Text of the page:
Now 22, Cara’s self-written sophomore effort finds her grappling with adult life from the perspective of someone in the midst of it. Thematically, The Pains of Growing depicts a stark departure from the confidence that ran through most of Know-It-All. It's a shift Cara herself addresses on powerful first track “Growing Pains”: “and I’ve always been a go-getter / there’s truth in every word I write / but still the growing pains, growing pains / they’re keeping me up at night”.
For the majority of the album, sadness is the central emotion – and it’s one that seeps through to nearly every song. Cuts like “Not Today” and “I Don’t Want To” even depict this distress as a strange comfort, a constant in her life that Cara can’t quite picture being without. She possesses a latent hope for a future where these times have passed, but it is often disregarded as too distant to inspire real change.
Through it all, however, Cara’s lyricism is sharp and self-aware enough to elevate The Pains of Growing above any strains of monotony. “And I talk in circles / but at least I say what I mean” she sings on “Girl Next Door," while on gorgeous single “A Little More," she tells a partner “I’m sorry that I’ve been emotions galore / am I crazy for wanting a little bit more” – even encouraging others to embrace the full weight of their less convenient emotions on “Easier Said."
On “Trust My Lonely” she flips a lyric from “I’m Yours” (“some nerve you have / to break up my lonely”) to move on from a relationship. Her declaration of “oh my, we’ll be alright!” from “Wild Things” is revisited as a burst of relief on “My Kind” – a sort of follow-up to “Here," in which Cara finds herself in a situation that brings her the joy and comfort she craves. It’s a brief period of bliss on an album that makes no apologies about its struggles, but it’s one of many moments that confirms Cara’s journey is as authentic as it is unpredictable.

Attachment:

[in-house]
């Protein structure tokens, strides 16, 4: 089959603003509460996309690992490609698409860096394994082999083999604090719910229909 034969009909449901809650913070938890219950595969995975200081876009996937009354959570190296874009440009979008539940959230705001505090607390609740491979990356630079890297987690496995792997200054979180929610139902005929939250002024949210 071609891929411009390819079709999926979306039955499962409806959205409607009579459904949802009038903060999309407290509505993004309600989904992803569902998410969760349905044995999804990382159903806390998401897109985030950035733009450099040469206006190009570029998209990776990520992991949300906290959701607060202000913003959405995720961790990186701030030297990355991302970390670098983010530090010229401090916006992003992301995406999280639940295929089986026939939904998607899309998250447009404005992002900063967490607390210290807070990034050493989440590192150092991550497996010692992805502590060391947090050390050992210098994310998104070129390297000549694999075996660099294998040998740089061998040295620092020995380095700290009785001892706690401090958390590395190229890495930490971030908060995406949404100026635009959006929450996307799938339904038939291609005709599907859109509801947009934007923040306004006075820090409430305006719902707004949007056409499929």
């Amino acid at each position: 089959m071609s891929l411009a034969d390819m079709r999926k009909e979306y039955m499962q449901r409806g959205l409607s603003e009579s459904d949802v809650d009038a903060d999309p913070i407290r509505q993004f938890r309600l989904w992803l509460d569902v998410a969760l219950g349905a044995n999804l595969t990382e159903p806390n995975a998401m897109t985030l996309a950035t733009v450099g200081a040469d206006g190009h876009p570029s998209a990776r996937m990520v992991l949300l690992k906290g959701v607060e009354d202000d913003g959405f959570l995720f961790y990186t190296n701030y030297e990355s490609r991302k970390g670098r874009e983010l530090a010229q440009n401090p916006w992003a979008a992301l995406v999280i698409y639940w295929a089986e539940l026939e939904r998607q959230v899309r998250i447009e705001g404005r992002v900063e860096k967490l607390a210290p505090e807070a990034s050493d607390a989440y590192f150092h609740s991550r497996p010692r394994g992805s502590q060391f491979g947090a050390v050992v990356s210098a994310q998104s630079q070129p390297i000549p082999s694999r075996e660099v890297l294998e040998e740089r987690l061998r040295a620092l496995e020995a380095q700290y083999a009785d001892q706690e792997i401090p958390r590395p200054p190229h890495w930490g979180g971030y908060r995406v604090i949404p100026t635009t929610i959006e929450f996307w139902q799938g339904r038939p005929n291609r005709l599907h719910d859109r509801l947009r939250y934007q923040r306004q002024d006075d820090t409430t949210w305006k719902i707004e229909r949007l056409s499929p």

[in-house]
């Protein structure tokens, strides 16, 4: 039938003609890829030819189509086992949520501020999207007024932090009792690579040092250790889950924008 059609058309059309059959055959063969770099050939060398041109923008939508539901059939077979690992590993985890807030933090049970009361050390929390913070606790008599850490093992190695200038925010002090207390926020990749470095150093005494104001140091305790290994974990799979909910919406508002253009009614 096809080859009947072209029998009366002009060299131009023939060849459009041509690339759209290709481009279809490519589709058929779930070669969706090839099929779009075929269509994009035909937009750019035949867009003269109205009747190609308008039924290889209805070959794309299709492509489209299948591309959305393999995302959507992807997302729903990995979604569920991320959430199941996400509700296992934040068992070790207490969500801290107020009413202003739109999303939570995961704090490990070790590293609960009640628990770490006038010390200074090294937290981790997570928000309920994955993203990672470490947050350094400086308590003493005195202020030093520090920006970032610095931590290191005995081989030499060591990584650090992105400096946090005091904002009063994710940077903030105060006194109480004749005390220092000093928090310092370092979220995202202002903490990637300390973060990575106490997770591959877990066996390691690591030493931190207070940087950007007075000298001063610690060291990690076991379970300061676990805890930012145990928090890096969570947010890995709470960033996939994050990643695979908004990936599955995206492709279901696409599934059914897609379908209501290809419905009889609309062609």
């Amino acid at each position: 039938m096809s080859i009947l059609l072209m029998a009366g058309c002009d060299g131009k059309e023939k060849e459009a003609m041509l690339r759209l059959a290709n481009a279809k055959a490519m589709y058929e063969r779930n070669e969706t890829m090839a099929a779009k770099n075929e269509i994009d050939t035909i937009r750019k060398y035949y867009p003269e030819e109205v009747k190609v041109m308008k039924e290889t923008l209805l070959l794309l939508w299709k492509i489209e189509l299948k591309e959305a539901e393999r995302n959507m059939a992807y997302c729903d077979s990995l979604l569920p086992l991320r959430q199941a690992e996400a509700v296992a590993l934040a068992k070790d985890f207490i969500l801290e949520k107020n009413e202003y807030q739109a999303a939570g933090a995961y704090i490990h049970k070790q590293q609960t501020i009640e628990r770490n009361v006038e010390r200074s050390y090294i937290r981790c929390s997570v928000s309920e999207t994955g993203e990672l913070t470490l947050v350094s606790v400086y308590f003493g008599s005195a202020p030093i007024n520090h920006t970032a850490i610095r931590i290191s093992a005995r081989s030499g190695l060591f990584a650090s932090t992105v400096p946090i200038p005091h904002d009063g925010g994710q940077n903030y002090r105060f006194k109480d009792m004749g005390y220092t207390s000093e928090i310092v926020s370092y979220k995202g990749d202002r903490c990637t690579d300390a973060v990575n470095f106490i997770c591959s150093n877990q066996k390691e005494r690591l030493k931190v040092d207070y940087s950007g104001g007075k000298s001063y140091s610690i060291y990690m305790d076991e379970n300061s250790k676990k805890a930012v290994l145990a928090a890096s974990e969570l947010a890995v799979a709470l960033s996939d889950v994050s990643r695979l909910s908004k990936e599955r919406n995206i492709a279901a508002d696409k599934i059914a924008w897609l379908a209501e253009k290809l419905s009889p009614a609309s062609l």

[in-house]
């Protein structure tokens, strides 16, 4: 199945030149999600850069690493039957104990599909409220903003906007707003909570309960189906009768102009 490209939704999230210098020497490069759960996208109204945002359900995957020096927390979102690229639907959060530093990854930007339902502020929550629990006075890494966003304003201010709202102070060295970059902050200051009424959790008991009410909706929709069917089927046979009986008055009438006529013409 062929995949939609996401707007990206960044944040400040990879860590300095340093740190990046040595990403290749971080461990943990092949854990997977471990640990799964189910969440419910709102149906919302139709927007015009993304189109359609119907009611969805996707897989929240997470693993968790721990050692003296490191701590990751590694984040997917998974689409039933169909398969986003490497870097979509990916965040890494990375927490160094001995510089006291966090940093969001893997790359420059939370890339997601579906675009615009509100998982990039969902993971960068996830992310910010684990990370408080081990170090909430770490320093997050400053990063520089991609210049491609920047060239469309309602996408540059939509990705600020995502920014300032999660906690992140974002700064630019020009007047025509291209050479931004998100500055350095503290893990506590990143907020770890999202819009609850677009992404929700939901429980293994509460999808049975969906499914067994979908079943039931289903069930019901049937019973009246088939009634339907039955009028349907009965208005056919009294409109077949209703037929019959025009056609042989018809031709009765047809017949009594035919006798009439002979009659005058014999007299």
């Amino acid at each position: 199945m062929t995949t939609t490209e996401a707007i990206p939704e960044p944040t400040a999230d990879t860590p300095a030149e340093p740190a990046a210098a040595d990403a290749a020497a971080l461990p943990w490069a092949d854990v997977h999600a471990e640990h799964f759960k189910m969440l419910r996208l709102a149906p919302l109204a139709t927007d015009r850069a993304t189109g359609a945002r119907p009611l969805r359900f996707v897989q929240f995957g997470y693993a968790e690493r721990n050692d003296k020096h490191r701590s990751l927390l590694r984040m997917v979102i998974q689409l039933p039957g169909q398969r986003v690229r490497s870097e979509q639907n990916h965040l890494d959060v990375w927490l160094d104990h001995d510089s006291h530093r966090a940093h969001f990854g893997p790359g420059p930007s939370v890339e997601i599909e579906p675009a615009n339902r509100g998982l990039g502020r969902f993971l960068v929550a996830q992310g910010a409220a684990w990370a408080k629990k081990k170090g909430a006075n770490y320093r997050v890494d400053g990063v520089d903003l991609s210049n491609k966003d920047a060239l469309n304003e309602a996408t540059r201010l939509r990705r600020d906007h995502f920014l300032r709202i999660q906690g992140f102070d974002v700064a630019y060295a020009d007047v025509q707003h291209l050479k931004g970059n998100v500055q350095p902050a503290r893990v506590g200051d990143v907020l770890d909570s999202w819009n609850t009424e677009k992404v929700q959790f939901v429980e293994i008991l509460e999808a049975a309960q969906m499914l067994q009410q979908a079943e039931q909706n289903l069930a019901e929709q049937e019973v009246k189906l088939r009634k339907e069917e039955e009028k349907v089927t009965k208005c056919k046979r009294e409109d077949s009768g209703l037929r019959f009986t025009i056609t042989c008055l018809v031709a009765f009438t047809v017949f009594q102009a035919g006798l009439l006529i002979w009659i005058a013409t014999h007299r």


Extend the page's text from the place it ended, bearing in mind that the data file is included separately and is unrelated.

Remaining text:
Saba’s cousin was stabbed to death in Chicago after a brief scuffle on the train. The way Saba raps about his cousin—born Walter Long Jr. —you’d think he was magical, kissed by fortune his entire life. He was Saba’s mentor, his wingman, dauntless and deathless until, suddenly, he wasn’t.
To be young is often to be fixated on your own presumed indestructibility. Saba’s gorgeous, meditative new album, CARE FOR ME, begins with him singing the words “I’m so alone.” Isolation and trauma go hand-in-hand when you lose someone close, especially when that someone served as your shield for so long. “Jesus got killed for our sins, Walter got killed for a coat,” he raps. “I’m tryna cope, but it’s a part of me gone and, apparently, I’m alone.”
CARE FOR ME processes grief and its attendant loneliness, the paradox of feeling secluded during the most connected era in history, and having to manage that misery inside the social gratification matrix. So much of CARE FOR ME is an ongoing conversation trying to reconcile a cruel, unforgiving world with God’s plan. “FIGHTER” is submerged and glassy, its watery sheen glistening like it’s catching sunlight; Saba surfaces from this shimmer as if cresting in a wave pool. “It’s harder to love myself when all these people compliment me,” he raps, conflicted. It’s brutal moments of vulnerability like this that make CARE FOR ME such an enveloping experience.
Saba’s stunning exploration of loss builds to a restorative climax: the one-two punch that is the dewy-eyed odyssey “PROM / KING” and the skyward-bound drifter “HEAVEN ALL AROUND ME.” His writing is so dense yet free-flowing, so delicate and tactile. The drums crescendo into a frenzy on “PROM / KING,” to the point that Saba keeps his own time, untethered to rhythm, while never missing a single beat. The song is devastating, but it would feel almost hopeless without “HEAVEN,” a glowing conclusion to the saga that imagines a reborn Walter ascending to a better place, looking down and after Saba. It’s a remarkably powerful scene, a moment where Saba comes to realize that, despite everything, he was never alone and he never will be.